In the early twentieth century, with Victorian styles under attack, in a survey of college campus architecture for The Architectural Record between 1911 and 1915, critic C. Matlack Price noted grimly that “the buildings of Lehigh are, for the most part, survivals of the prevailing architectural aberration of the eighties, offering no basis as precedent for any additions.” The bright side, of course, was that twentieth-century architects had a free hand. The first to stake out the new course was the new administration building, a memorial to the 46 Lehigh students and alumni who died in World War I (and the more than 1,700 who served). The university's alumni association paid for the building and chose its architects, Theodore Visscher and James Burley, who—not surprisingly—were both graduates of Lehigh. Together they created a symmetrical Collegiate Gothic fieldstone composition, in which a long two-story (plus attic floor) building is flanked by gabled rectangular end pavilions turned at right angles. From the center rises a lofty square tower, beneath which is a three-story entrance hall. Price praised the building as “a modern rendering of a transplanted historic style,” and its details for their “very interesting absence of anything like a hard, mechanical feeling.” Its square-topped tower joins the heavier Victorian Gothic pointed towers of Packer Hall ( NO41.1) and Packer Chapel ( NO41.5) to create the animated array of towers that establishes Lehigh's distinctive skyline. To this extent, Price was wrong about the merit of Lehigh's Victorian legacy.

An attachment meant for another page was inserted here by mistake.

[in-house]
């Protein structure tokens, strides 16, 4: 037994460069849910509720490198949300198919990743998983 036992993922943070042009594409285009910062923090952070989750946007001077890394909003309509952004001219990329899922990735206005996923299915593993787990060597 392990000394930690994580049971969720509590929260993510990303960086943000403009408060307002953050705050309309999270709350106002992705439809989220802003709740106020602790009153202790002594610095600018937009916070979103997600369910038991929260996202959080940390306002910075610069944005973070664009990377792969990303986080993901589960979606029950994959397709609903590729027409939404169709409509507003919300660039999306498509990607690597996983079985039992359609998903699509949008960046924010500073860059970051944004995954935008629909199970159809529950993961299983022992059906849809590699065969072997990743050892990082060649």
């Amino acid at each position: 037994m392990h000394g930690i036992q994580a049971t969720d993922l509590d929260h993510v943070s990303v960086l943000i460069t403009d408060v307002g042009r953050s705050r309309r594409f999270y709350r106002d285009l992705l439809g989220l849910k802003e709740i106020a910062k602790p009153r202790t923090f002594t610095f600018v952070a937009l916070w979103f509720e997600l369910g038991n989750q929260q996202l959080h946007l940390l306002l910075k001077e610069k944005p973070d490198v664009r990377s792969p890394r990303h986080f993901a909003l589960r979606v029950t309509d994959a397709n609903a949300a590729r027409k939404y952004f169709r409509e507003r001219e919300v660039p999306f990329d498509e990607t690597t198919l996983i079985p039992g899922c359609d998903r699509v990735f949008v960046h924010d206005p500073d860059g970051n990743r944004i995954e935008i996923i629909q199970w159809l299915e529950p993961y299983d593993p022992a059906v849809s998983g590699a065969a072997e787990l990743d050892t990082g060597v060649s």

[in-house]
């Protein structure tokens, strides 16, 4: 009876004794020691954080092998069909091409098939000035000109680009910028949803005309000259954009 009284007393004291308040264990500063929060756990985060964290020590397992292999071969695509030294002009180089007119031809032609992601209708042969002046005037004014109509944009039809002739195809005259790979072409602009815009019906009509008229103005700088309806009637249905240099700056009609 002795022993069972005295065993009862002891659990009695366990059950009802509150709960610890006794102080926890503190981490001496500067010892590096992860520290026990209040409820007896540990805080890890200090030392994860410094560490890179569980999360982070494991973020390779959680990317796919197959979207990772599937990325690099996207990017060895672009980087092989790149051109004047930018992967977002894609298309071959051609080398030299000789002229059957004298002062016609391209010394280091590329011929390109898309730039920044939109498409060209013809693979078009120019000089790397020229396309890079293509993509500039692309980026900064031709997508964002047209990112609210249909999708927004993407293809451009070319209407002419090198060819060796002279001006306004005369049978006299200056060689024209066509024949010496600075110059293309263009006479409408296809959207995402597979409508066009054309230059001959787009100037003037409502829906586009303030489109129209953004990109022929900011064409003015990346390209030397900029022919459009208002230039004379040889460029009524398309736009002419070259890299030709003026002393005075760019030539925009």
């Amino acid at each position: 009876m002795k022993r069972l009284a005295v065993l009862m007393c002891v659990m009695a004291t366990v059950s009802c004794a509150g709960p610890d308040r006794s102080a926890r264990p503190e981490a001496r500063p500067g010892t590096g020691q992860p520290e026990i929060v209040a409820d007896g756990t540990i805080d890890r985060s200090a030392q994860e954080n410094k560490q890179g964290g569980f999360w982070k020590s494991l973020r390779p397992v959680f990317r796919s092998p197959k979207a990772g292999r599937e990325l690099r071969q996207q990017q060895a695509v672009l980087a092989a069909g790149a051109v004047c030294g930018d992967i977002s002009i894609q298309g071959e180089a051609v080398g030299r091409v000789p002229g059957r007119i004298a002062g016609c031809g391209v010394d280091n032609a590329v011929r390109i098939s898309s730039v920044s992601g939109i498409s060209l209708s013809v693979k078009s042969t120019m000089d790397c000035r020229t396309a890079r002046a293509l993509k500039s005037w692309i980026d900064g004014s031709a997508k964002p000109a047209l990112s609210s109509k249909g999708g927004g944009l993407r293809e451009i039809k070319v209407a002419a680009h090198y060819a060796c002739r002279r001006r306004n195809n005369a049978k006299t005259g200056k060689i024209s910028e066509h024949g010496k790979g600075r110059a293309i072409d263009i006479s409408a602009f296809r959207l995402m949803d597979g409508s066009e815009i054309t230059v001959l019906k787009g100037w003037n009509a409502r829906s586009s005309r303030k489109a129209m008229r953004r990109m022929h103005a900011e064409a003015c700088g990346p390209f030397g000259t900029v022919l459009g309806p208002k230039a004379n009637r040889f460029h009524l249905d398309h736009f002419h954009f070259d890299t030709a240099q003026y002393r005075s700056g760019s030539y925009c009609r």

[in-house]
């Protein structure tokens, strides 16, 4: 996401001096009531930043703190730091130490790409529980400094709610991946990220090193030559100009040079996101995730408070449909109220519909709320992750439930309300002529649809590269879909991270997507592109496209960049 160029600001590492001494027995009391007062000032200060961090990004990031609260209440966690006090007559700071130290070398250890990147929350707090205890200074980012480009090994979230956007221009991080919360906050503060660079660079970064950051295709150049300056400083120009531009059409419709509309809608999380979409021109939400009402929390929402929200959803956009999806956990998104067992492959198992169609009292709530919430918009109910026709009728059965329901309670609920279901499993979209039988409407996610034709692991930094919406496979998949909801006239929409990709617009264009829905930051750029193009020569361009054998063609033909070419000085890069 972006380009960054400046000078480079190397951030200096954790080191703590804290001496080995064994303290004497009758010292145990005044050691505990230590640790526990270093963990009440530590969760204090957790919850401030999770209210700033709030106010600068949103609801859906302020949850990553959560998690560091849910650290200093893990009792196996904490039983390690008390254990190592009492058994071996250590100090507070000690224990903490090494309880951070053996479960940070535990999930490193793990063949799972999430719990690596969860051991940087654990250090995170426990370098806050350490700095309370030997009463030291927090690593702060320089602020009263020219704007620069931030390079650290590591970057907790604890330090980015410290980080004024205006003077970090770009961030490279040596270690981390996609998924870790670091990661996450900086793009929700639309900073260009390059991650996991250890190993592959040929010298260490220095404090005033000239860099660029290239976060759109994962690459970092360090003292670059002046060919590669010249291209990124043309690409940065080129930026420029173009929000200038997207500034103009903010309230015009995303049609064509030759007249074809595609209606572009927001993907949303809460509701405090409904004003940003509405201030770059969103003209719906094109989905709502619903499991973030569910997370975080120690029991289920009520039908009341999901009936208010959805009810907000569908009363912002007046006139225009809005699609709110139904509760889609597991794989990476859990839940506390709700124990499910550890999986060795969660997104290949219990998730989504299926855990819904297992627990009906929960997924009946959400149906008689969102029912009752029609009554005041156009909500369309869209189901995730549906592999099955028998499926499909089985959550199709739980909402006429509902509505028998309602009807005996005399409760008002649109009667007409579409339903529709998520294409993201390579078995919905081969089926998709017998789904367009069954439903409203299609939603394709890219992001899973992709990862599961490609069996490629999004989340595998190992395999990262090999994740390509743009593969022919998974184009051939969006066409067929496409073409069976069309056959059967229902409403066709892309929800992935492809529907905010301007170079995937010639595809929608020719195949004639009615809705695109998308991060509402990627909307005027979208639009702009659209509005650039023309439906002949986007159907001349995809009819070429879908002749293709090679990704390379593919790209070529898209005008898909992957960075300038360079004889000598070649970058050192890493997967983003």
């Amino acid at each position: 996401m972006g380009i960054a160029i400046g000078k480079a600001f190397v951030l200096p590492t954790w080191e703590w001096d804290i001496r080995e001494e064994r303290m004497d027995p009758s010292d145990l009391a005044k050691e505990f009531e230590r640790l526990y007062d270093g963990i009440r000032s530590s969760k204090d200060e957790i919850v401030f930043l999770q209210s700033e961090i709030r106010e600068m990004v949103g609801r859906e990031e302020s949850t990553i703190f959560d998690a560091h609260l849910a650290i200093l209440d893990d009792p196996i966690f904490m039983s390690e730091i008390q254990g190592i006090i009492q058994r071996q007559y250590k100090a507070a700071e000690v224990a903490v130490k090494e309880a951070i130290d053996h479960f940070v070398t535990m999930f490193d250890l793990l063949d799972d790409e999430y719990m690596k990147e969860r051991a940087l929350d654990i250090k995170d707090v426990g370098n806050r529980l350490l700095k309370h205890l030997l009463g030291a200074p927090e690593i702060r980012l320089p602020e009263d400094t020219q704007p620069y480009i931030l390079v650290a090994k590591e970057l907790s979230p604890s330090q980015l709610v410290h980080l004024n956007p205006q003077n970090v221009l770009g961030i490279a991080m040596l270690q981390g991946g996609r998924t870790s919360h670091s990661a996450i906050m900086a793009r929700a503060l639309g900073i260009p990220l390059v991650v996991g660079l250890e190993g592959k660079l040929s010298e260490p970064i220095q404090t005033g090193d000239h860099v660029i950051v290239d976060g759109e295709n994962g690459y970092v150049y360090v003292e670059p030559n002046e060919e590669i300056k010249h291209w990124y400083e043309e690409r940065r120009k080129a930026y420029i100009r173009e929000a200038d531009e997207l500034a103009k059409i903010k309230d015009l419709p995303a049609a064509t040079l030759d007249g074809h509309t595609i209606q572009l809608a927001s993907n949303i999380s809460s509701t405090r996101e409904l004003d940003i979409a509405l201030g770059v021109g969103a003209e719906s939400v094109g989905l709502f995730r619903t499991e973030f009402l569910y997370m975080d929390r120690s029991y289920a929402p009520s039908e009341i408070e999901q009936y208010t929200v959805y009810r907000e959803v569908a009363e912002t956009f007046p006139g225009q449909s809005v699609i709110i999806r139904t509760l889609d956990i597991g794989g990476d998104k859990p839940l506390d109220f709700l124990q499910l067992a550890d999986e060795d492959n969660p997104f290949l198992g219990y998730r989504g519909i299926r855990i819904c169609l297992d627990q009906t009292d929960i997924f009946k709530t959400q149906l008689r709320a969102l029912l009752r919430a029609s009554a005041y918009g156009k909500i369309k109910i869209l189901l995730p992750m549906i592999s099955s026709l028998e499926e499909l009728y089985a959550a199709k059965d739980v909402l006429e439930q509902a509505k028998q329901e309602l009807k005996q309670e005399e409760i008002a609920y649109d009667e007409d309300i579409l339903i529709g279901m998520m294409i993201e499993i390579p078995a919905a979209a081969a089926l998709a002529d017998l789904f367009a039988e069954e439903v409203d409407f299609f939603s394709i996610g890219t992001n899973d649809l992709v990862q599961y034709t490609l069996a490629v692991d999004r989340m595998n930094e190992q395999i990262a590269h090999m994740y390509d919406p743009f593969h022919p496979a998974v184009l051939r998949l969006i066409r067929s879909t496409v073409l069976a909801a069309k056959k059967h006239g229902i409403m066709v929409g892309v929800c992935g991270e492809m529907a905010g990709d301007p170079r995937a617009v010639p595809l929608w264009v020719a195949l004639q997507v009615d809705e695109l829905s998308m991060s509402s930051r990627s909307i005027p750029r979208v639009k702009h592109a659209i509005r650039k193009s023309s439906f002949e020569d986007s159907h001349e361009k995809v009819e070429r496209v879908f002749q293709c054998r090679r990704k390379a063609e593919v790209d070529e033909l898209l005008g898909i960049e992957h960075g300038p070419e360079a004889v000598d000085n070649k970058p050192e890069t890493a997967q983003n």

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Alumni Memorial Building
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